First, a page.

Brian: Okay, so the next type of trust, testamentary trust in a will for a minor, it’s a common thing a parent does. I think that’s yours no that’s mine okay

Hyman: that’s yours

Brian: I took yours so

Hyman: yes you did.

Brian: I’m sorry we have color-coded lists here. A trust in a will for a minor is simply you have a will and you say I want everything to go to my kids but I don’t want them to get it too young in age. In Massachusetts you’re considered to be a not a minor anymore once you’re 18. And what would you have done with money if you’d inherited at 18 or 21 for that matter? So a testamentary trust, you need a trustee you need someone to manage it and that’s a common thing for parents of young children to do if they don’t have large retirement plans.

Hyman: I use those a lot for my clients who come in that may be a single parent and not much in assets but they do have retirement plans, life insurance and they’ve got minors so we’ll set up a trust under the will. It used to be something I never liked to do because you had to account to the court it was a pain the neck, with the Uniform Probate Code now in Massachusetts it makes it much easier.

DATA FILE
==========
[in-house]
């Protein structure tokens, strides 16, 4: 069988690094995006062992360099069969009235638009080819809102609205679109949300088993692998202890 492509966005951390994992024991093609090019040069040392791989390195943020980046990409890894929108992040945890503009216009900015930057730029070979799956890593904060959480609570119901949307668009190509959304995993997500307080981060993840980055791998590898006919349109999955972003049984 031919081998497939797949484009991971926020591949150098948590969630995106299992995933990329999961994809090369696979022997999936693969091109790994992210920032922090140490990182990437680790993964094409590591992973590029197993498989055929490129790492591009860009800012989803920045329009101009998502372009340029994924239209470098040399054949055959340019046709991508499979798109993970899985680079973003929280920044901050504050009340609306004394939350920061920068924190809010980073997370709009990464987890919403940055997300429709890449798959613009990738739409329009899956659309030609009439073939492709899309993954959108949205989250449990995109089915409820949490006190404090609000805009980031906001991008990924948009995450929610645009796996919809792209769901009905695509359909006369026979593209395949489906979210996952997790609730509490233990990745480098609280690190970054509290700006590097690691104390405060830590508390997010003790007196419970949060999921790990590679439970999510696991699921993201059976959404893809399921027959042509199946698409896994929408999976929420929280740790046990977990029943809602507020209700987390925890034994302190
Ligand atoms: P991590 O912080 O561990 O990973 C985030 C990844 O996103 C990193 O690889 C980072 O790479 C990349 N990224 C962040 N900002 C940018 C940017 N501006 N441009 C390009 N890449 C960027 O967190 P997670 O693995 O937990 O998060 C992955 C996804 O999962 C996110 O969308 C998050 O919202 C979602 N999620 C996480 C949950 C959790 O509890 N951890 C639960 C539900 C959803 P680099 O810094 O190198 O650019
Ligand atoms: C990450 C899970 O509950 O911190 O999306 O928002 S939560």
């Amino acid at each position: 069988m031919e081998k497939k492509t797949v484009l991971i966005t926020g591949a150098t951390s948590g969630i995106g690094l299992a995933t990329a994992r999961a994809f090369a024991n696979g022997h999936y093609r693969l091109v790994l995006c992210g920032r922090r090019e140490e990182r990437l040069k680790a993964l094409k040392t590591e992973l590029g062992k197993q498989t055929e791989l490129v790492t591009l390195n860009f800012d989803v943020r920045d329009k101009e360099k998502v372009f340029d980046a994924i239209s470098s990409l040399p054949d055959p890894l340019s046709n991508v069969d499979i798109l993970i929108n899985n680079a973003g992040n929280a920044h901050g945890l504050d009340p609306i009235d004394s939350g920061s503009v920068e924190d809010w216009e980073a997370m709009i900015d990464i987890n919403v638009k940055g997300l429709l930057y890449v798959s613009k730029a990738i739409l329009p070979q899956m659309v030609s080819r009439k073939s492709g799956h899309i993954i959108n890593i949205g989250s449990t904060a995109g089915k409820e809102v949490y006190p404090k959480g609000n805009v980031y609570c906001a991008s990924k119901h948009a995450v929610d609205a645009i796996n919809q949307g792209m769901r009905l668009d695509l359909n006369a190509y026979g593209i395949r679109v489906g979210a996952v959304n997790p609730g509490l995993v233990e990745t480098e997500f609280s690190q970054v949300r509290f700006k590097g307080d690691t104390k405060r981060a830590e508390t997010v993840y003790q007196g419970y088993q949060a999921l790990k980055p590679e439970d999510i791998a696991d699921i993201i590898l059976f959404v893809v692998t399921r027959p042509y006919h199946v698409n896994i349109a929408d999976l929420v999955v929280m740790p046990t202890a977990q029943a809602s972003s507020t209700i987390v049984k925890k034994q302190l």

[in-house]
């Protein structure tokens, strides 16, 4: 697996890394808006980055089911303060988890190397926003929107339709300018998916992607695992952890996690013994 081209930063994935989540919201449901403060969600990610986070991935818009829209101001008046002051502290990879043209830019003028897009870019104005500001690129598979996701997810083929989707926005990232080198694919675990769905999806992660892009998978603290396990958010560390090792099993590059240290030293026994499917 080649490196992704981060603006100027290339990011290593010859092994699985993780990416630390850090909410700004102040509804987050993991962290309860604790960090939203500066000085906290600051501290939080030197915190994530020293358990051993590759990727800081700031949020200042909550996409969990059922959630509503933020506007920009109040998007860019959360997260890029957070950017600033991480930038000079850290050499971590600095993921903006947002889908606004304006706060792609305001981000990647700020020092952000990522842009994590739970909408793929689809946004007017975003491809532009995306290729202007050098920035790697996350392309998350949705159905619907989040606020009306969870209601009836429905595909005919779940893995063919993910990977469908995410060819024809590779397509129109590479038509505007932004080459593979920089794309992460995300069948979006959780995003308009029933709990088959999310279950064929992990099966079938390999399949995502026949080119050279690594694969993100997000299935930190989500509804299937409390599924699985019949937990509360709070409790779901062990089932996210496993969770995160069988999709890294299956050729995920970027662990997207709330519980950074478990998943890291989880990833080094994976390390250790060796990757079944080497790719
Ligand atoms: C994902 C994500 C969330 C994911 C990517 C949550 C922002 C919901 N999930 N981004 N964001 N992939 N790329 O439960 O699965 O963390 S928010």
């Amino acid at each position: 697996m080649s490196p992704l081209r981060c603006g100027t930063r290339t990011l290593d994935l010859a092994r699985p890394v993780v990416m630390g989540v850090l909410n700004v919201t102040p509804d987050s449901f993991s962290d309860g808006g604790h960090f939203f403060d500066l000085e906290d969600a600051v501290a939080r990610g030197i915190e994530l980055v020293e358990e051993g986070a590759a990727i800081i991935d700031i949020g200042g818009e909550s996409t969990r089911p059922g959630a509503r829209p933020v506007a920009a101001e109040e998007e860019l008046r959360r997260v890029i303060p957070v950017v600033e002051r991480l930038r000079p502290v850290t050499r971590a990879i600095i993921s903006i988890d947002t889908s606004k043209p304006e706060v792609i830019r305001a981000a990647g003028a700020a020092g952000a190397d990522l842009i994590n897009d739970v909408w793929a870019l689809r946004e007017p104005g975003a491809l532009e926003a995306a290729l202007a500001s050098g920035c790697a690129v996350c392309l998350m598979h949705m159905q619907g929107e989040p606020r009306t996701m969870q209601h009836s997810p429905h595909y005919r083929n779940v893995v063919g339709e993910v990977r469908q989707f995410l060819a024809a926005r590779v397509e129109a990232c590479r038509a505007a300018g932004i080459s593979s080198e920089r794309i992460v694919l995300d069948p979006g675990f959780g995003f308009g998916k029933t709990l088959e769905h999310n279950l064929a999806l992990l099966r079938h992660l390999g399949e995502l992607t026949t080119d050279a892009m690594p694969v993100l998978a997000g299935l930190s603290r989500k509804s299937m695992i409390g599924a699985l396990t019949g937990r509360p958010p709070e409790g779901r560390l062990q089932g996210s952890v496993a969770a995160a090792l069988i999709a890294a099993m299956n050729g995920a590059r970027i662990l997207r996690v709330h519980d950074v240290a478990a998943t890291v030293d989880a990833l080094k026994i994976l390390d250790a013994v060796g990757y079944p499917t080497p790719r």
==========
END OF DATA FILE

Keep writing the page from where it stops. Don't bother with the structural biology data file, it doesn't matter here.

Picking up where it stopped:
Brian: Okay, so on to government trusts that have to do with government benefits, public benefits. The three types we’re going to talk about are special needs trust, an irrevocable income only trust, and a testamentary trust for your spouse in a will; and it looks like I’m going to roll through all three myself so you just sit back Hyman, we’re behind schedule so I’m going to go fast. Special needs trust is a trust, it’s a discretionary trust for someone who’s usually on government benefits like SSI. SSI has a rule that if you have more than two grand you’re off, so the assets are left in trust for the person, there’s a trustee who has discretion to make distributions. Now if you’re on SSI, if the trustee gives you money you lose your SSI, so the trustee has to buy things for you, so it’s the kind of trust where you’re gonna have a trustee who’s paying attention to what’s going on. The other thing is they cannot make payments for food or shelter, so there has to be restrictions right in the trust. If we’re talking about SSI there are other government benefits like section 8 housing and they look more toward patterns of distribution, so you’ve got to be careful if you’re the trustee of that kind of trust. There are pool trusts out there and this is not even on our list, so I think we’re giving them more than 30 here, there’s a pool trust which is essentially a special needs trust where everybody has an account with one big trust and it’s run the same way. Want to add anything to that?

Hyman: No, we could talk about that all day we’ve got to keep moving I think.